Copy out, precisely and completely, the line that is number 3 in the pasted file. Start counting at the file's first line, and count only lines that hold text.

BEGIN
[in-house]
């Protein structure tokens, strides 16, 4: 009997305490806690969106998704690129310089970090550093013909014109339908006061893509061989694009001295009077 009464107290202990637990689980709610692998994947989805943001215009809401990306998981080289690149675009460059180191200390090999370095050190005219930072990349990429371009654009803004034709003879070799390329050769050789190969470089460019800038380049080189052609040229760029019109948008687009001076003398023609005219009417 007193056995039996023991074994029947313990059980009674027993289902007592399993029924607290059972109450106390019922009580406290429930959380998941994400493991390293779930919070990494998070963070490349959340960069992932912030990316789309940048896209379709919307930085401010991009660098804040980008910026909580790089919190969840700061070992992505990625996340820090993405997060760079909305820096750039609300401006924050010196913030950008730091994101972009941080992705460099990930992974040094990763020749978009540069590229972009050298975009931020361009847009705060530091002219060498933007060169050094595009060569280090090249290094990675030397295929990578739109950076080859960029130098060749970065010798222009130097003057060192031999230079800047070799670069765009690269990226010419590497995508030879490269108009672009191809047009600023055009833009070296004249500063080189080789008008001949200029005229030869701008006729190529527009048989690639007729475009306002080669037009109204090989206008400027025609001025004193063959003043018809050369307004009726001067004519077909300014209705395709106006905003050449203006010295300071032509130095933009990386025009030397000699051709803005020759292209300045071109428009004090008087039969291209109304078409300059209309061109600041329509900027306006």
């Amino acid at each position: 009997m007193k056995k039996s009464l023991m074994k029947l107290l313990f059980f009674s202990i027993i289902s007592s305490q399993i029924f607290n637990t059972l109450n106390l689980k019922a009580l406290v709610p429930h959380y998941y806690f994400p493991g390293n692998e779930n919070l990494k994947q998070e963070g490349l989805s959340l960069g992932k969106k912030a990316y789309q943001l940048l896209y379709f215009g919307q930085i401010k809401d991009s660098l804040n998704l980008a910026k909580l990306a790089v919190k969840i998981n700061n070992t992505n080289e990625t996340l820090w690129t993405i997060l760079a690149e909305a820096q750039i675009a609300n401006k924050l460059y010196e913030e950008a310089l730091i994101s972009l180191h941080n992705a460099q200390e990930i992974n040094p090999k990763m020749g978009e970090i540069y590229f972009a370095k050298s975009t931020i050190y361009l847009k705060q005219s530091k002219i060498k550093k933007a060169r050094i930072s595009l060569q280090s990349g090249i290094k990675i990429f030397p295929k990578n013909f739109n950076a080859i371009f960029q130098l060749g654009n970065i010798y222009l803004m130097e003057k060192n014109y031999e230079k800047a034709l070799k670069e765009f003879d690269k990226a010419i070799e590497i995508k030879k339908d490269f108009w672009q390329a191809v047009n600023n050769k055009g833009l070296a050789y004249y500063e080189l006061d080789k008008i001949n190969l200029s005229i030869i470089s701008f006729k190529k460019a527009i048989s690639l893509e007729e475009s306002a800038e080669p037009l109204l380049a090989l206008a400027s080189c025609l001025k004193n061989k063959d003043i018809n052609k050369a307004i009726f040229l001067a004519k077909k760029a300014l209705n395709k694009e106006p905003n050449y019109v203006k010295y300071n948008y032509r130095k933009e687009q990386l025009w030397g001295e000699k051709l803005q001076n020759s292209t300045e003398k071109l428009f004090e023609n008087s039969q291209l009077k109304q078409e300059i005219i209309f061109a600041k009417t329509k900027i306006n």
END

């Amino acid at each position: 009997m007193k056995k039996s009464l023991m074994k029947l107290l313990f059980f009674s202990i027993i289902s007592s305490q399993i029924f607290n637990t059972l109450n106390l689980k019922a009580l406290v709610p429930h959380y998941y806690f994400p493991g390293n692998e779930n919070l990494k994947q998070e963070g490349l989805s959340l960069g992932k969106k912030a990316y789309q943001l940048l896209y379709f215009g919307q930085i401010k809401d991009s660098l804040n998704l980008a910026k909580l990306a790089v919190k969840i998981n700061n070992t992505n080289e990625t996340l820090w690129t993405i997060l760079a690149e909305a820096q750039i675009a609300n401006k924050l460059y010196e913030e950008a310089l730091i994101s972009l180191h941080n992705a460099q200390e990930i992974n040094p090999k990763m020749g978009e970090i540069y590229f972009a370095k050298s975009t931020i050190y361009l847009k705060q005219s530091k002219i060498k550093k933007a060169r050094i930072s595009l060569q280090s990349g090249i290094k990675i990429f030397p295929k990578n013909f739109n950076a080859i371009f960029q130098l060749g654009n970065i010798y222009l803004m130097e003057k060192n014109y031999e230079k800047a034709l070799k670069e765009f003879d690269k990226a010419i070799e590497i995508k030879k339908d490269f108009w672009q390329a191809v047009n600023n050769k055009g833009l070296a050789y004249y500063e080189l006061d080789k008008i001949n190969l200029s005229i030869i470089s701008f006729k190529k460019a527009i048989s690639l893509e007729e475009s306002a800038e080669p037009l109204l380049a090989l206008a400027s080189c025609l001025k004193n061989k063959d003043i018809n052609k050369a307004i009726f040229l001067a004519k077909k760029a300014l209705n395709k694009e106006p905003n050449y019109v203006k010295y300071n948008y032509r130095k933009e687009q990386l025009w030397g001295e000699k051709l803005q001076n020759s292209t300045e003398k071109l428009f004090e023609n008087s039969q291209l009077k109304q078409e300059i005219i209309f061109a600041k009417t329509k900027i306006n």